Earlier today I walked into my local library.  A sign on the door proudly announced that there were video cameras in use for the patron’s protection. I have a problem with that.
Actually, I don’t have a problem with video cameras for patron’s protection.  So if someone is assaulted, robbed, or worse I want there to be a camera to find out who did it.
If someone takes my laptop while I wander through the stacks, I want to be able to track their movements to the parking lot where I can look up their license plate number and find out who they are (or at least the police can).  I want the cameras to be in high definition and color, with pan and zoom. Maybe facial recognition too.
But what I DON’T want is for the cameras to capture the pictures and identities of everyone who takes books out of the library, or chooses to read a particular book at the library.
Just as the NSA thinks that using TOR or specific OS’s makes you a suspect, other law enforcement agencies might consider the reading of certain “subversive” books makes you an Enemy of the State.  While federal law may protect the records of the library about who takes books out and returns them, the same law probably doesn’t protect video surveillance records at the same library.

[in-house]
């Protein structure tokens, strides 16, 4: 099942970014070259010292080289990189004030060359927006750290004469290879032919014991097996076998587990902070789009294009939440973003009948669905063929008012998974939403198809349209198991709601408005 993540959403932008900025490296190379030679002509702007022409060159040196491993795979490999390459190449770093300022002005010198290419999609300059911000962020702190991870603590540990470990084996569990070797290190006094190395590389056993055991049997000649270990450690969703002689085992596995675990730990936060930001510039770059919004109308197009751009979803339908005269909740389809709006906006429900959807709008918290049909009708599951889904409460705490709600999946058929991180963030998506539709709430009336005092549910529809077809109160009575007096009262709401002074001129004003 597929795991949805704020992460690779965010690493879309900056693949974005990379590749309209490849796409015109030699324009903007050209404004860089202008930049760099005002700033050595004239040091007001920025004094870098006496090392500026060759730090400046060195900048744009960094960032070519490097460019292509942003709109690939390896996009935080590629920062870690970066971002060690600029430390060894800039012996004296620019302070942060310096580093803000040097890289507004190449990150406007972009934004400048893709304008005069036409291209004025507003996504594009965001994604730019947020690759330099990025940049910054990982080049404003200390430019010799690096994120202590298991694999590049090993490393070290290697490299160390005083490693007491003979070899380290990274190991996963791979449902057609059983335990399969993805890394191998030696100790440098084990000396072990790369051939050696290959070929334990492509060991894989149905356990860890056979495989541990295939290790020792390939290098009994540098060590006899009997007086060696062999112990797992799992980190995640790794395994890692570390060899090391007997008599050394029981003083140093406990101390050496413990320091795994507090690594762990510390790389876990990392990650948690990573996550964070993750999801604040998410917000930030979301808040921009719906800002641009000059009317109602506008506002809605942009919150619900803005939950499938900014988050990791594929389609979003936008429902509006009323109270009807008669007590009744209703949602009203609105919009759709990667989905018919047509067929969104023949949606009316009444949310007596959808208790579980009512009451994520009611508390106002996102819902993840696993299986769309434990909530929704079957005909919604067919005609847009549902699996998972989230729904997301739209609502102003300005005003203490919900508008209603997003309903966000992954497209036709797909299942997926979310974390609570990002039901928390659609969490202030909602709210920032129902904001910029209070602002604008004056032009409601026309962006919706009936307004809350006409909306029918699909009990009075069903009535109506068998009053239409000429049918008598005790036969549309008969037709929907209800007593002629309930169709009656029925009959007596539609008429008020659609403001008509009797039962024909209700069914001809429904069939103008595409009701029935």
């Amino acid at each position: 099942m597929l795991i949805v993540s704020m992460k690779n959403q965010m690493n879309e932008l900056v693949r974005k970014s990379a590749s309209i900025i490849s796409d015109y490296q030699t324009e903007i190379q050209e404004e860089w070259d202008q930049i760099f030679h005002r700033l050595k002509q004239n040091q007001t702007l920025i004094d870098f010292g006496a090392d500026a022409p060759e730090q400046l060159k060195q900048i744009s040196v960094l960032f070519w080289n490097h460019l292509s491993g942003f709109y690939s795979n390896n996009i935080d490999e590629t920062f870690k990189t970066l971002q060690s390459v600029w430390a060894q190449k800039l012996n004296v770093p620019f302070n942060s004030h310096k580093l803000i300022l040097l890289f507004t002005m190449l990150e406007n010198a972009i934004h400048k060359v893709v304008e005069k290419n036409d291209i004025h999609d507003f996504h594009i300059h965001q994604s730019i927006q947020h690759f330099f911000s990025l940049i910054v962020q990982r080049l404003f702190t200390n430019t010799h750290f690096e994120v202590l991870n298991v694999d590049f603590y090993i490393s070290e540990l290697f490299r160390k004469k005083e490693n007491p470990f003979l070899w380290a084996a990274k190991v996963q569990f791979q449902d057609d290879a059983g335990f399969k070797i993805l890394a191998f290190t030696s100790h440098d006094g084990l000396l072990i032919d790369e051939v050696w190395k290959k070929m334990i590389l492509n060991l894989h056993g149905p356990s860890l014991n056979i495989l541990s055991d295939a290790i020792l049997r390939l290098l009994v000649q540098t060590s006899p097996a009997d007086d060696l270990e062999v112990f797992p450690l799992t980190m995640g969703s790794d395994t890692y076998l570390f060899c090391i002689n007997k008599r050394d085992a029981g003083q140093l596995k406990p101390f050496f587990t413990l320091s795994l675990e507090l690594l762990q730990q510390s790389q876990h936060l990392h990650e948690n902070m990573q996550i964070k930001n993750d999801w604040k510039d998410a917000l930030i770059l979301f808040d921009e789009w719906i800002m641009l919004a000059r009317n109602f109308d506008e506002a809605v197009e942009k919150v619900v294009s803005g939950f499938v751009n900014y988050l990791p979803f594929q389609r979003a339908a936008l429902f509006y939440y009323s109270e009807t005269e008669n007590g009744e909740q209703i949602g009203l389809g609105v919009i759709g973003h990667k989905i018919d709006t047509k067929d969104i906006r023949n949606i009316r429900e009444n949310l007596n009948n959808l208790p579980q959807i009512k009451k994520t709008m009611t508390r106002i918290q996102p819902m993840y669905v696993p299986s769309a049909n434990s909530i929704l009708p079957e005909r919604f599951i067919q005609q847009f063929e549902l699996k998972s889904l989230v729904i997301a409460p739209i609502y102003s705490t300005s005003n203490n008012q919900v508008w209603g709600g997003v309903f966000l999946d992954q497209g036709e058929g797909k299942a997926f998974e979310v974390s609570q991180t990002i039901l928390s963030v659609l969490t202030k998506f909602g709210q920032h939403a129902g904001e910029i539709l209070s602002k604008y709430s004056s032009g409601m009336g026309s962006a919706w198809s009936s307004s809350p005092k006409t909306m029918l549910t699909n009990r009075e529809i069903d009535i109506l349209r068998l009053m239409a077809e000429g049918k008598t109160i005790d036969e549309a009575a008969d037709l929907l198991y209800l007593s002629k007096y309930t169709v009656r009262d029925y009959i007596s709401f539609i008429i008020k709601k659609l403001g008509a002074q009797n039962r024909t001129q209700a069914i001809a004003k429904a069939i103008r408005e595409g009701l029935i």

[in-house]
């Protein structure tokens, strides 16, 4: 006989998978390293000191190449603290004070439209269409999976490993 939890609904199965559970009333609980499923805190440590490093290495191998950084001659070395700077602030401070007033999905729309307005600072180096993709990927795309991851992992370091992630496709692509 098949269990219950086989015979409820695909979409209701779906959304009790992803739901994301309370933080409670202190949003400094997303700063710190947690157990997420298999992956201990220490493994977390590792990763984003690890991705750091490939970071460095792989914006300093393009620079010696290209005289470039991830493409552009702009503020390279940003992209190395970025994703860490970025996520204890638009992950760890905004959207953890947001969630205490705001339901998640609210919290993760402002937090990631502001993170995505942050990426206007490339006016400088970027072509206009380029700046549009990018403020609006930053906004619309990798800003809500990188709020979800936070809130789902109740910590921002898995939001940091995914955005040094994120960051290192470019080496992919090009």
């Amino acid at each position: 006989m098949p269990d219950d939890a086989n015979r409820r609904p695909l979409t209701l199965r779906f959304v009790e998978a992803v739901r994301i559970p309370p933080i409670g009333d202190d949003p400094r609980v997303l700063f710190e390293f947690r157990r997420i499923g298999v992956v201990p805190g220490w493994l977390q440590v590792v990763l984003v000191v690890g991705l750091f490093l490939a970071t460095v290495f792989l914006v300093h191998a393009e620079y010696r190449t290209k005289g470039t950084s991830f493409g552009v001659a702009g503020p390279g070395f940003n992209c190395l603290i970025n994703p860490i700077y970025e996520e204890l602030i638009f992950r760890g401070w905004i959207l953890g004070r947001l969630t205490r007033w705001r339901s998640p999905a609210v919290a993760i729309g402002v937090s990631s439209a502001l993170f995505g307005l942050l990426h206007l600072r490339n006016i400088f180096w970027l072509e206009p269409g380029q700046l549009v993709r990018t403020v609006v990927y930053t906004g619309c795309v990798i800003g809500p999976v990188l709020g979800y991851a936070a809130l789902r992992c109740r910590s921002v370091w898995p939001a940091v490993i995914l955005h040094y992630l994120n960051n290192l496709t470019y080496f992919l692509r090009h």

We have a patchwork quilt of privacy laws.  Actually, more like a jigsaw puzzle – with lots and lots of pieces missing.  We protect video rental records (remember Blockbuster?) but not  video streaming records (say WHAT, NetFlix?)
While we have no “expectation of privacy” in what we do in the public (e.g., walking into the library) neither do we expect there to be a permanent record of it.  Both online and off we collect, store, and use more information – and in ways that the public is not aware.
While the principle of “right to be forgotten” is laudable, the way it is being implemented in Europe is impractical and haphazard.
Certain data deserves permanence.  Others are intended to be ephemeral.  Some should be attributable.  Others anonymous.  We are rapidly getting to the point where third parties can know just about everything about us—what we eat, where we are, who we talk to, what we read and more.  With the Internet of things and big data (not to mention security issues) things will only get worse.  We can abandon hope or try to get a consensus on what should happen to data about us and who should keep it. For how long.
Maybe then I get take off this itchy gorilla costumer here at the library.   It’s getting hot in here.

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